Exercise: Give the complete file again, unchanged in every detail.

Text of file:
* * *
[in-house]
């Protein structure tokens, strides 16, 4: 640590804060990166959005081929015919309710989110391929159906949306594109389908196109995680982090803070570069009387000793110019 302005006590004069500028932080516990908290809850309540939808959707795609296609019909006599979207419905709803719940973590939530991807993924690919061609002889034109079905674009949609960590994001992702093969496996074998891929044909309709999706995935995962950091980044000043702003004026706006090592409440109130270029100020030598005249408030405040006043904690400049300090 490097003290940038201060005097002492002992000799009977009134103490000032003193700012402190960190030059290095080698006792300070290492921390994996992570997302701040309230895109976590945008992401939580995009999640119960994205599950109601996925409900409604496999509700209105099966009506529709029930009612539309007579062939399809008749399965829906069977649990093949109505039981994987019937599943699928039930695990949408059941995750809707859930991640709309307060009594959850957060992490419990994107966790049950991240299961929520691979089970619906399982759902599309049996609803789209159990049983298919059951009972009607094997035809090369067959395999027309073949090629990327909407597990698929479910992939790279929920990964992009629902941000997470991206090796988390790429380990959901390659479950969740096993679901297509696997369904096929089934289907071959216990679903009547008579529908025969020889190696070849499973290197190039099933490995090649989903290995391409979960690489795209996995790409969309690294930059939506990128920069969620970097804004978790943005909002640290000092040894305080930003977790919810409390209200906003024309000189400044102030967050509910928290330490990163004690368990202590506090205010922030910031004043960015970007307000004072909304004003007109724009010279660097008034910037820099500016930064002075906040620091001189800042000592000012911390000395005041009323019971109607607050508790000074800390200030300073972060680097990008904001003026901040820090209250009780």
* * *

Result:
[in-house]
């Protein structure tokens, strides 16, 4: 640590804060990166959005081929015919309710989110391929159906949306594109389908196109995680982090803070570069009387000793110019 302005006590004069500028932080516990908290809850309540939808959707795609296609019909006599979207419905709803719940973590939530991807993924690919061609002889034109079905674009949609960590994001992702093969496996074998891929044909309709999706995935995962950091980044000043702003004026706006090592409440109130270029100020030598005249408030405040006043904690400049300090 490097003290940038201060005097002492002992000799009977009134103490000032003193700012402190960190030059290095080698006792300070290492921390994996992570997302701040309230895109976590945008992401939580995009999640119960994205599950109601996925409900409604496999509700209105099966009506529709029930009612539309007579062939399809008749399965829906069977649990093949109505039981994987019937599943699928039930695990949408059941995750809707859930991640709309307060009594959850957060992490419990994107966790049950991240299961929520691979089970619906399982759902599309049996609803789209159990049983298919059951009972009607094997035809090369067959395999027309073949090629990327909407597990698929479910992939790279929920990964992009629902941000997470991206090796988390790429380990959901390659479950969740096993679901297509696997369904096929089934289907071959216990679903009547008579529908025969020889190696070849499973290197190039099933490995090649989903290995391409979960690489795209996995790409969309690294930059939506990128920069969620970097804004978790943005909002640290000092040894305080930003977790919810409390209200906003024309000189400044102030967050509910928290330490990163004690368990202590506090205010922030910031004043960015970007307000004072909304004003007109724009010279660097008034910037820099500016930064002075906040620091001189800042000592000012911390000395005041009323019971109607607050508790000074800390200030300073972060680097990008904001003026901040820090209250009780």